alexa Comparison of surface roughness of oral hard materials to the threshold surface roughness for bacterial plaque retention: a review of the literature.



Author(s): Bollen CM, Lambrechts P, Quirynen M

Abstract Share this page

Abstract OBJECTIVES: The roughness of intraoral hard surfaces can influence bacterial plague retention. The present review evaluates the initial surface roughness of several intraoral hard materials, as well as changes in this surface roughness as a consequence of different treatment modalities. METHODS: Articles found through Medline searches were included in this review if they met the following criteria: 1) stated threshold surface roughness values and reputed change in surface roughness due to different manipulation techniques; or 2) included standardized surface conditions that could be compared to the treated surface. RESULTS: Recently, some in vivo studies suggested a threshold surface roughness for bacterial retention (Ra = 0.2 micron) below which no further reduction in bacterial accumulation could be expected. An increase in surface roughness above this threshold roughness, however, resulted in a simultaneous increase in plaque accumulation, thereby increasing the risk for both caries and periodontal inflammation. The initial surface roughness of different dental materials (e.g., teeth, abutments, gold, amalgam, acrylic resin, resin composite, glass ionomer or compomer and ceramics) and the effect of different treatment modalities (e.g., polishing, scaling, brushing, condensing, glazing or finishing) on this initial surface roughness were analyzed and compared to the threshold surface roughness of 0.2 micron. The microbiological effects of these treatment modalities, if reported, are also discussed and compared to recent in vivo data. SIGNIFICANCE: Based on this review, the range in surface roughness of different intraoral hard surfaces was found to be wide, and the impact of dental treatments on the surface roughness is material-dependent. Some clinical techniques result in a very smooth surface (compressing of composites against matrices), whereas others made the surface rather rough (application of hand instruments on gold). These findings indicated that every dental material needs its own treatment modality in order to obtain and maintain a surface as smooth as possible.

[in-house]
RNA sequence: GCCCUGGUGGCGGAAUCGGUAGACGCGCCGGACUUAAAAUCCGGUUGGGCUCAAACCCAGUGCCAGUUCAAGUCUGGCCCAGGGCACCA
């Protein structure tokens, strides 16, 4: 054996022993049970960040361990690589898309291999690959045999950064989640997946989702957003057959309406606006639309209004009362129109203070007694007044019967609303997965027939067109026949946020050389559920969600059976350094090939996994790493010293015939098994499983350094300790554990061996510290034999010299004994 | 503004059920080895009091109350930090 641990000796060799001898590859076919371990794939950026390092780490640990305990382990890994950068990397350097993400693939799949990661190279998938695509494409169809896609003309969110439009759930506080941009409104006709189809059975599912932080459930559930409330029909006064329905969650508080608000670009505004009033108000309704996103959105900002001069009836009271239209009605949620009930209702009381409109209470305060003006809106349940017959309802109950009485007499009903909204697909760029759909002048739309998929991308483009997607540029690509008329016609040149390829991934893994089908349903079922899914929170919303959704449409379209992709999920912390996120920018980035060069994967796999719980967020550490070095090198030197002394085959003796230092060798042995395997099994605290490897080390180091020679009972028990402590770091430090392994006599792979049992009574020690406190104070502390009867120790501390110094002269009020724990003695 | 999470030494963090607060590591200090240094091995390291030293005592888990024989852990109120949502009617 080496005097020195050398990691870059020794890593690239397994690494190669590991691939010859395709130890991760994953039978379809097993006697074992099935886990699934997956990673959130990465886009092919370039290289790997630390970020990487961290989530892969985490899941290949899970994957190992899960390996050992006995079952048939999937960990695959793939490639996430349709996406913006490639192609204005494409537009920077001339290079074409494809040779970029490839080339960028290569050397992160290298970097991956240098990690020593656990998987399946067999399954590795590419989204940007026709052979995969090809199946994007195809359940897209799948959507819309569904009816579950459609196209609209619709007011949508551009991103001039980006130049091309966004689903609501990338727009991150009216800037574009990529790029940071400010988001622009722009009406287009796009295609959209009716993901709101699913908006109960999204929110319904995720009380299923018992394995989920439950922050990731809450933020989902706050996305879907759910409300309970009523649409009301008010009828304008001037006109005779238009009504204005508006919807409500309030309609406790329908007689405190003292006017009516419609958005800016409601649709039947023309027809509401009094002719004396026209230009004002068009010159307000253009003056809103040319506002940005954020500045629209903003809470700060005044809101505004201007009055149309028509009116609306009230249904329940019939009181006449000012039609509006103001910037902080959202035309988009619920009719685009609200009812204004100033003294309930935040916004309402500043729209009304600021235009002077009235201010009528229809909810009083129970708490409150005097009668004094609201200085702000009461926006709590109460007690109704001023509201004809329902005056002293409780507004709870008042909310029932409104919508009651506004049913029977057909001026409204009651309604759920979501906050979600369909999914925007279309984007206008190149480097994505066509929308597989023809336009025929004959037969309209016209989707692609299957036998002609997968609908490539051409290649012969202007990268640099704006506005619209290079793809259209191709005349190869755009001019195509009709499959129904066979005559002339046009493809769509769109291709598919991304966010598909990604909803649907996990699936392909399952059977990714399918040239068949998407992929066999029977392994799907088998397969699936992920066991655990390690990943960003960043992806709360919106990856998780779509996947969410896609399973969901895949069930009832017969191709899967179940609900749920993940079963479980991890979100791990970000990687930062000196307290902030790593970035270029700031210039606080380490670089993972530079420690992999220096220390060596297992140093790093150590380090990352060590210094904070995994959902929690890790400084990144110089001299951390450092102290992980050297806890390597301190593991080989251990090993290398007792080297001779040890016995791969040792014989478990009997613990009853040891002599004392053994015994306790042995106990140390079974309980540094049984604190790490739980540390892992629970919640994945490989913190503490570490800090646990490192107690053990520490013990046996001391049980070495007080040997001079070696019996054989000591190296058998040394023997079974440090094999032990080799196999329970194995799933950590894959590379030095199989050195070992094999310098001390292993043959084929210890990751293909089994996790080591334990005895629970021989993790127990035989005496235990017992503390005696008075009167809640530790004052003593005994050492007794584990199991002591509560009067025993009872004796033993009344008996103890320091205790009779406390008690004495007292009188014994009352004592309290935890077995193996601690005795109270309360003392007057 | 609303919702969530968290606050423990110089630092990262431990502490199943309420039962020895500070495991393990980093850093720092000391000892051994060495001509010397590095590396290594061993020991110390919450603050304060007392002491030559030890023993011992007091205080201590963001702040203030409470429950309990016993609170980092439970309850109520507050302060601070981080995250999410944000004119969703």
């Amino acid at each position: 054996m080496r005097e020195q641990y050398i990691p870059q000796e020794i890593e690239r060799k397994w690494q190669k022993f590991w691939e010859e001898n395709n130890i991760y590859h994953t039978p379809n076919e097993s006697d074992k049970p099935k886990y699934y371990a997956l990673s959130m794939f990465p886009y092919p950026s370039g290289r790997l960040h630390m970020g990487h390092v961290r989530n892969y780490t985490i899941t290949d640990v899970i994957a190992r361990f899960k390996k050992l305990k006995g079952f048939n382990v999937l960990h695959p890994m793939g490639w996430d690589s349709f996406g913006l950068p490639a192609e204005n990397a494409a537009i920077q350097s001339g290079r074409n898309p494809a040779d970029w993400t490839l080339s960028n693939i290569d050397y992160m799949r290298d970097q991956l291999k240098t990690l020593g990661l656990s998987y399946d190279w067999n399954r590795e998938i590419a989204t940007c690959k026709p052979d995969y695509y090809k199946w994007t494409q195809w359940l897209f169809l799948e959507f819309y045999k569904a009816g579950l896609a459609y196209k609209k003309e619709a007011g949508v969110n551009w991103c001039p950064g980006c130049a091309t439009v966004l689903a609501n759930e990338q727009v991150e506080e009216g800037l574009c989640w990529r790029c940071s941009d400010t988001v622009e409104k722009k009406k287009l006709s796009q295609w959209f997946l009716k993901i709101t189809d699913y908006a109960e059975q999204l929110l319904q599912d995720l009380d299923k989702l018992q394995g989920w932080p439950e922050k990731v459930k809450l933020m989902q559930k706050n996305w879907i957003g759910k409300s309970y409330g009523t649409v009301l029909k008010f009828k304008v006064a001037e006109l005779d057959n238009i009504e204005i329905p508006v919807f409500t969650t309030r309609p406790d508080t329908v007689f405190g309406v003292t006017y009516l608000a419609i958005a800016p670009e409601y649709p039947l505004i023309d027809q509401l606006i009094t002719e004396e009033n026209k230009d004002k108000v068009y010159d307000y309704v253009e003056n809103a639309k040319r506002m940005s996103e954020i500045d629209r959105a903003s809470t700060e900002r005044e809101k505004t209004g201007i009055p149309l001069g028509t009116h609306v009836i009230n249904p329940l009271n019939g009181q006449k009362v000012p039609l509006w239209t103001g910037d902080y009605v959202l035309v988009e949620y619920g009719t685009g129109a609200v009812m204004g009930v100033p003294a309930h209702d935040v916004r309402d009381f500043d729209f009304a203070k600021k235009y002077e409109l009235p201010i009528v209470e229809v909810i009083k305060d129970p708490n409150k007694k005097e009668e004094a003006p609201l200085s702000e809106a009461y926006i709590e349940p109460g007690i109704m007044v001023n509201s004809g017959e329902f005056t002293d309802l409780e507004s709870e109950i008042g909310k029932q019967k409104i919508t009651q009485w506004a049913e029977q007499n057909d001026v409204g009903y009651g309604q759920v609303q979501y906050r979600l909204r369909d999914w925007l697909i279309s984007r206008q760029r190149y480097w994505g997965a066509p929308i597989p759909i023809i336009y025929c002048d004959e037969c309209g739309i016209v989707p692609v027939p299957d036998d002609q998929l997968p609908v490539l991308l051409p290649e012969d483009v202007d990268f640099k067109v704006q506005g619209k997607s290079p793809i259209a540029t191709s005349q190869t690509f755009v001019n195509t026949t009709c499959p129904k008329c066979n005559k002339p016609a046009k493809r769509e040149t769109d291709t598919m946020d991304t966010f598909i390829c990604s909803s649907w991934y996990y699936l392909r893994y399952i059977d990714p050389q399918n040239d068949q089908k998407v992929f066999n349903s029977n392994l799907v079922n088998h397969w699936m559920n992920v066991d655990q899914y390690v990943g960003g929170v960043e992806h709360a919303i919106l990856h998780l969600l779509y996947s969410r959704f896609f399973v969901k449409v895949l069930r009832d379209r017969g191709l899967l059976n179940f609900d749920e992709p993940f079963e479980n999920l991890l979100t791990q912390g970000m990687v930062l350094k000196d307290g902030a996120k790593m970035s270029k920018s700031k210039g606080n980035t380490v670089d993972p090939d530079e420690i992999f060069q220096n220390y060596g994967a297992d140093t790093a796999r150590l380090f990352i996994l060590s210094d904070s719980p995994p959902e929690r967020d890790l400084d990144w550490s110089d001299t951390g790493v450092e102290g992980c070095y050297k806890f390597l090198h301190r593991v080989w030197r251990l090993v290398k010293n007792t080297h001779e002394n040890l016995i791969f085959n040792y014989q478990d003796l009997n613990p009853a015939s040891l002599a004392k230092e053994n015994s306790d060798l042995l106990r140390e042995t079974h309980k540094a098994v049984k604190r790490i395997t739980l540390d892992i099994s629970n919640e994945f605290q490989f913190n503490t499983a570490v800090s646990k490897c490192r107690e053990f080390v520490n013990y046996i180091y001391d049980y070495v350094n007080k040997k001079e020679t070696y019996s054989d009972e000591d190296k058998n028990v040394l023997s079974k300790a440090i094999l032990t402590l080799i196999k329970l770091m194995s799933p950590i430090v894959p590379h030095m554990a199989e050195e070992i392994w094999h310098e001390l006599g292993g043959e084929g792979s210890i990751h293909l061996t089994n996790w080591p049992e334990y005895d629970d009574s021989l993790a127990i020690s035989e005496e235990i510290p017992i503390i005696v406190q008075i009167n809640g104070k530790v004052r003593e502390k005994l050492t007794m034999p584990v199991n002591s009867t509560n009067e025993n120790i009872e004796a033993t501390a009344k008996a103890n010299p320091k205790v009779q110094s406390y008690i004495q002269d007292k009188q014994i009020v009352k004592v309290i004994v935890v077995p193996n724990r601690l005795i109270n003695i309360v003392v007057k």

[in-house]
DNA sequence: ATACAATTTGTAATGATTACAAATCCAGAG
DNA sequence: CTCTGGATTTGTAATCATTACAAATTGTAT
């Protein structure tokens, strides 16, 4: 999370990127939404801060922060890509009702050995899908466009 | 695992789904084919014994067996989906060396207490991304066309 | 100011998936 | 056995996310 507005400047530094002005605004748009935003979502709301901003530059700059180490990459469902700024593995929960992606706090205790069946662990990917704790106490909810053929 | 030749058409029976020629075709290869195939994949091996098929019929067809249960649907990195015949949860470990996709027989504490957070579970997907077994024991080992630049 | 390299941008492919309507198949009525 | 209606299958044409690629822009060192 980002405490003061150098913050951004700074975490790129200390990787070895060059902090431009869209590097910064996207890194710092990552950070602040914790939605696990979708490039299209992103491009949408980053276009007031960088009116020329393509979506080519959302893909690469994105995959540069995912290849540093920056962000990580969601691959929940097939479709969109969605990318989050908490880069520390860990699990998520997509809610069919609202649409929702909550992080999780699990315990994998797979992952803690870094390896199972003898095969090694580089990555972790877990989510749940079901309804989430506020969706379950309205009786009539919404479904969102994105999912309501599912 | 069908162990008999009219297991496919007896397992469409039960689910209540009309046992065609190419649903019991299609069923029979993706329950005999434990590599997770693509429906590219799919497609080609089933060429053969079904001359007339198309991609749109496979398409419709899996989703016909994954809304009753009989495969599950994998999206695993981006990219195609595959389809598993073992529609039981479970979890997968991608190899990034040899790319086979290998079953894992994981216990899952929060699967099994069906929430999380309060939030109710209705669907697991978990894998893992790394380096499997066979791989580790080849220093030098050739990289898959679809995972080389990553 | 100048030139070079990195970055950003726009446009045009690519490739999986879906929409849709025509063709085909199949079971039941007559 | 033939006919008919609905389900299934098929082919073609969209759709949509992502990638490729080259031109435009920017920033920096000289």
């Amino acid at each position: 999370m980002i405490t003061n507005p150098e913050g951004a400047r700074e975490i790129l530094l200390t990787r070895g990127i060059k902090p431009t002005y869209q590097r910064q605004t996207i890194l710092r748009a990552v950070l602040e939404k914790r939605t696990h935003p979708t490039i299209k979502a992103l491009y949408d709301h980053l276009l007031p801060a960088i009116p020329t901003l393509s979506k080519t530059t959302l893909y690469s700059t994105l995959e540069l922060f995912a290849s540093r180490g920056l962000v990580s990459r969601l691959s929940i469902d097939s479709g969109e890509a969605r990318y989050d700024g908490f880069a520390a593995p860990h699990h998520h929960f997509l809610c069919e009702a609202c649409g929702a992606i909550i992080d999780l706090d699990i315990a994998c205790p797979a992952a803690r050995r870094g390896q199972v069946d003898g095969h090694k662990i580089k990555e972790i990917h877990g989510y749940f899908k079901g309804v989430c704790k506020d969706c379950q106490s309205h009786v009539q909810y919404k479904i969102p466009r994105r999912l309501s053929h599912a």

This article was published in Dent Mater and referenced in Dentistry

Relevant Expert PPTs

Relevant Speaker PPTs

Recommended Conferences

Relevant Topics

Peer Reviewed Journals
Make the best use of Scientific Research and information from our 700 + peer reviewed, Open Access Journals
International Conferences 2017-18
Meet Inspiring Speakers and Experts at our 3000+ Global Annual Meetings

Contact Us

© 2008-2017 OMICS International - Open Access Publisher. Best viewed in Mozilla Firefox | Google Chrome | Above IE 7.0 version